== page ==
Abbie Powell (Session 2)

Student Conference Abbie Powell 2016 TN session 2Houston, Texas | 15 years old

Summit is a starry Tennessee evening that captivates my soul at first glance. It is a mountain range hidden by a soft cloak of mist that echoes an enigma.

It is something bigger than myself — something that sings of depth, of delight, and of discovery. Like the heavens above, this profound beauty gently calls my gaze higher, and as lofty peaks in the distance, it serves as a reminder to reach out. Summit is a sonnet that kindly slows my racing heart, teaching me to listen.

I came here to learn new things from new people, but perhaps the greatest lesson thus far is simply how much I have yet to learn. The world is a big place, a complicated place, and a painful place. There is so much we just do not understand. Trying to comprehend all things is often as successful as seeking to count the stars. It is a lovely endeavor, but forever incomplete.

So what are we to do? If we could see ourselves through Shakespeare’s renowned terminology, as “mere players” upon a stage, perhaps we could begin to grasp the complex simplicity of it all. For, in a way, we are just characters in a story, acting in the grand theater of this world. We are each aspects of something larger than ourselves. But what anecdote is it that we find ourselves in the midst of? Is life merely a monument of mist, or could it be a shadow of reality’s truest substance?

These are the questions I have learned to ask at Summit and the ones I am beginning to answer. It is this sweet pondering that makes Summit a sort of “sanctuary for seeking.” It is a safe place to stop and simply wonder. The clamor and haunting distractions of “normal” life are eased away for two weeks, allowing students to perceive the profound lyrics of silence. It is in the quiet that my soul has heard bits of heaven’s humming, and in the stillness that I have seen the theme of “metanarrative” runs throughout the Summit conference.

This idea is that the Bible forms a coherent and whole outline of God’s ultimate plan for creation, fall, redemption, and restoration. It simply says that God created all things good and mankind with free will, that sin caused corruption within good things, that through Jesus’ atoning sacrifice redemption can seep into society today, and that one day there will be final and complete restoration.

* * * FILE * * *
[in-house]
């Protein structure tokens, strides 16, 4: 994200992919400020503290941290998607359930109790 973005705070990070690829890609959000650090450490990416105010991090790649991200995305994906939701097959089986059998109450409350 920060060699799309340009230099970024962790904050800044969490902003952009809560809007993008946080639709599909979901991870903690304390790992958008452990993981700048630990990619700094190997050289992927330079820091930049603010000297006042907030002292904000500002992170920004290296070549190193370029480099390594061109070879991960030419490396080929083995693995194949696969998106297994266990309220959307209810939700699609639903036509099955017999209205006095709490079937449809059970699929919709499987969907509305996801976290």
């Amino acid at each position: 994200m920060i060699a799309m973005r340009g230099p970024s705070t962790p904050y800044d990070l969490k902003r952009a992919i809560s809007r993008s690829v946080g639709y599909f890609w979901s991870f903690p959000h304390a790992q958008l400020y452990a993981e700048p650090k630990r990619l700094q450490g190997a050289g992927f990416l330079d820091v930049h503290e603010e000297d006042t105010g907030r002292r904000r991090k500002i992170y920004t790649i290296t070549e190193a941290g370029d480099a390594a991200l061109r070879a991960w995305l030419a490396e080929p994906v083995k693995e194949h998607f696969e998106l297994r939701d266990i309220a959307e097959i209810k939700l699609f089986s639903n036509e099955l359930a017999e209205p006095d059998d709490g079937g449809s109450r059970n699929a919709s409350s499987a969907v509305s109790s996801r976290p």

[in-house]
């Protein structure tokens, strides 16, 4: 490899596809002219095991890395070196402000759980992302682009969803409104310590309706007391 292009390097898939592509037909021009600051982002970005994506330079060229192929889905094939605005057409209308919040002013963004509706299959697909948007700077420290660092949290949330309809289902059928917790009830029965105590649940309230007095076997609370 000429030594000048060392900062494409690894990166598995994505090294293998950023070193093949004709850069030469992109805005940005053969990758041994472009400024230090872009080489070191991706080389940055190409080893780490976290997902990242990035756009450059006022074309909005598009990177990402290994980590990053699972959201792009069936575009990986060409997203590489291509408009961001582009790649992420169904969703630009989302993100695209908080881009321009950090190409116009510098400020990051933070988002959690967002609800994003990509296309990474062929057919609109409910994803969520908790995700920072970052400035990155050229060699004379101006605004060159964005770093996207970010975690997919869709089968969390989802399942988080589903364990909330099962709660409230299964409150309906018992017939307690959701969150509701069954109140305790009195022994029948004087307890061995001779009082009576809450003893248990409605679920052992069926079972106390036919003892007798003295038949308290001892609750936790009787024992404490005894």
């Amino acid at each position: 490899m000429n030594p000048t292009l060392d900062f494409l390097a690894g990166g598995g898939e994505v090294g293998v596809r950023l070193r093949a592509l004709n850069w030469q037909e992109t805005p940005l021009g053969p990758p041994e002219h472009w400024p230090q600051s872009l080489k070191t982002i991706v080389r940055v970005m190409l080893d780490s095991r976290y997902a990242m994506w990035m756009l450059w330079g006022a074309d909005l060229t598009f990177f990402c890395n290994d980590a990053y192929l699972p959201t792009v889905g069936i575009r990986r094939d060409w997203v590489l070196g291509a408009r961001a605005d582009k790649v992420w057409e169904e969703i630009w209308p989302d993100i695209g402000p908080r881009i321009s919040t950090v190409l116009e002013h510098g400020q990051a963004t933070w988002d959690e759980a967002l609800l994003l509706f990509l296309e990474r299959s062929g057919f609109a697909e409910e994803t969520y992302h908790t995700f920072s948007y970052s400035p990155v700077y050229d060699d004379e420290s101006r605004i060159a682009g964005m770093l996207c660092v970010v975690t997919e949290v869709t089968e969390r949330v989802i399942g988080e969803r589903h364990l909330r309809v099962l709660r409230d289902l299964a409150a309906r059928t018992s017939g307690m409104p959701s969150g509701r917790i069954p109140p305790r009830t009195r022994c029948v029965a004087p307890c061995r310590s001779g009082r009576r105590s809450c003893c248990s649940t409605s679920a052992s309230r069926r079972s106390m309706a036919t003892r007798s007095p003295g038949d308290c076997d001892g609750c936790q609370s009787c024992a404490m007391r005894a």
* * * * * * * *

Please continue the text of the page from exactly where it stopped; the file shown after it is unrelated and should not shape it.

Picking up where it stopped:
This literary pattern is not confined to the Bible alone, for it reaches right to the core of our own lives. It forms what Nancy Pearcey calls a “blueprint for living,” a structure for the way we analyze the world around us and the one within. Perhaps the greatest element of this method of thought is that it deeply extends the borders of our lives. We come to realize in a new way that reality does not revolve around “self,” but rather individuals revolve together within a dynamic story. We are not each our own plot, but rather unique characters that enhance and contribute to the magnificent tale God continues to compose. This artistic perspective grants a whole new level of value and creative beauty to the individual. It says that we are integral aspects of a larger narrative. We are not the end.

So what if our profound musings are being recorded in an eternal script? What if God watches his little children count the stars one by one and smiles? What if He is using us to create something beyond our loveliest dreams? I believe He is.

From the foundations of the earth, no good story has gone astray from this paramount anecdote of an Ageless Author. Every tale tells of a love, a loss, and a true life- some final reflection of hope. As Shakespeare brilliantly penned, life is a “passing shadow,” but perhaps that is alright. If this life is not the end, then maybe its fleeting nature needs not be so unsettling.

What if life is just a long night and we can choose to sleep through it or to behold the carpet of dust-like, coruscating creatures? What if the most lovely thing we can do is chase an apprehension of those seemingly limitless stars, pursuing something we will never catch? What if we are called to look up, but also around at our fellow stargazers, together basking in the marvelous adventure of life. Then finally dawn will arrive, and the glittering dust we were numbering will melt away into a canopy of light. Suddenly everything will become clear, for we will see the Son as He is, and we will be made like Him.

Just one week at Summit student conference has already given me the breathing room and learning experiences to process these thoughts and gain a more Christ-centered perspective. I have been deeply strengthened by the lectures, but also by the tremendously sweet, one-on- one relationships. The combination of rigorous academics and significant heart connection has been a breath of fresh air for my soul. I look ahead to this next week with great excitement for the beautiful things I know Jesus will continue to unfold.